F-104C Italeri

We are going to construct one of the most beautiful USAF’s F-104C, 436 FTS, 479 TFW as it flew from the base in California in 1959.
In this case, we are dealing with an honest and inexpensive kit. The lines are engraved on all pieces, the canopy comes in one-piece and we have an amazing decal card for 3 versions of aircraft.
Before the construction begins, it was decided to add detail inside the cockpit and have an open canopy. We added the side consoles, while we cut the canopy into three pieces and scratch built the mirrors, the canopy frame studs and the safety lock calipers.
Next in line was the radar cone and the radar itself. We cut the cone and we started to scratch built it. The materials we used were plastic sheet and beams, as well as copper wire.

The big bet was cutting the aircraft in two, as well as the construction of the engine. Once the necessary measurements were made, the construction started. For the engine, two multiple rocket launchers were joined after having measured in length and diameter and details from sheet of plastic and copper wire for the wiring were added.

The engine was placed inside the fuselage and after fitting it, the trolley that carries the engine, the radar base and the rear part of the fuselage was constructed. The latter was internally reinforced by building the inner skeleton and its rails.

Finally, the electronics bay behind the cockpit was also built. After being cut, the electronics boxes were made out of plastic sheet.
After the kit was primed we started spray painted it. The radar cone was painted with Humbrol satin 130. The rest of the aircraft was initially painted with the Humbrol satin 85, which will later help with the highlighting.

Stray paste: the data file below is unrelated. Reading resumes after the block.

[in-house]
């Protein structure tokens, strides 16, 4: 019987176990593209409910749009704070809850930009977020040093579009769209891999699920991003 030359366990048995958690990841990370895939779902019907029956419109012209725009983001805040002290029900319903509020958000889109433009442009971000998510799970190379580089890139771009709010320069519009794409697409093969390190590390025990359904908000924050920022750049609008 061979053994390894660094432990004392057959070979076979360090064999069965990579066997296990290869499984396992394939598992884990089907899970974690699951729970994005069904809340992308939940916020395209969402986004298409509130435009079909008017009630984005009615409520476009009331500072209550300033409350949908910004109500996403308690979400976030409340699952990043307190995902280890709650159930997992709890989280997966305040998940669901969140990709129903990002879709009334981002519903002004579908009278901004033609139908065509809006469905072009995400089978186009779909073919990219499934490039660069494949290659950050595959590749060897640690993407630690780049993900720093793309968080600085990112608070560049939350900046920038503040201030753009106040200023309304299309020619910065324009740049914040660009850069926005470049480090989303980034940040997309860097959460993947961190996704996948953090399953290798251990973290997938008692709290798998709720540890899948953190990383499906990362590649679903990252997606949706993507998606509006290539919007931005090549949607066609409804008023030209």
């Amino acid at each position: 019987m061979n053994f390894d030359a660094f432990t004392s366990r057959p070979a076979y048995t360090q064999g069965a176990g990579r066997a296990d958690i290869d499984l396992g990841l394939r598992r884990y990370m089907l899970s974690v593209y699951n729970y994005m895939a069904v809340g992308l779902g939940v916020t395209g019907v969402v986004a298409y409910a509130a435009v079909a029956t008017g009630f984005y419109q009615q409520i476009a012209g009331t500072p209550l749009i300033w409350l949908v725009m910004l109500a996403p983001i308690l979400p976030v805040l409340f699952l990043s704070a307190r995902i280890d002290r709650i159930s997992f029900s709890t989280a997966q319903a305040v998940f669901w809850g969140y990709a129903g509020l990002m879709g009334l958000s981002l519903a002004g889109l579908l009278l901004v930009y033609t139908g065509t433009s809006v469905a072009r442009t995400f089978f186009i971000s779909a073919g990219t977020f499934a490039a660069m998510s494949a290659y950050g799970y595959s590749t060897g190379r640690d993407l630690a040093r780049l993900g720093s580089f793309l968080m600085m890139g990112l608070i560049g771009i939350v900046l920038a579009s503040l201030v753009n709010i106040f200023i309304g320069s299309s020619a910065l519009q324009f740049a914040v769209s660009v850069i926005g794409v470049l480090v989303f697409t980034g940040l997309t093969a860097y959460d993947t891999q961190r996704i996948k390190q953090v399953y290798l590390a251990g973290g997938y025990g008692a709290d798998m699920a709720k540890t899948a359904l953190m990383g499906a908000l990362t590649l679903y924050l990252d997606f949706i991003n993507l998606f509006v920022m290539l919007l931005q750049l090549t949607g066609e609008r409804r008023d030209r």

After the kit had thoroughly dry, it was painted with Humbrol 27002 in combination with MET 56 of the same company at about 80/20. Their dissolution is about 1/1.
The panels at the back of the fuselage were also painted with Model Master acrylics, 4679 and 4671 in a 70/30 ratio. The panels of the vertical stabilizer were painted with Humbrol’s 27003. The model was sprayed with Humbrol’s Gloss Varnish before placing the quality decals.

Hagiography powder was passed over and between the lines of the fuselage and we sprayed again with Gloss varnish.
The base of the accessories was painted with Model Master acrylic lacquer 4851.
The result of the construction proved to me that with an inexpensive kit and a lot of attitude the result is always rewarding!

Text – construction: Panagiotis Kavvadas
Translation: Konstantinos Nikas.

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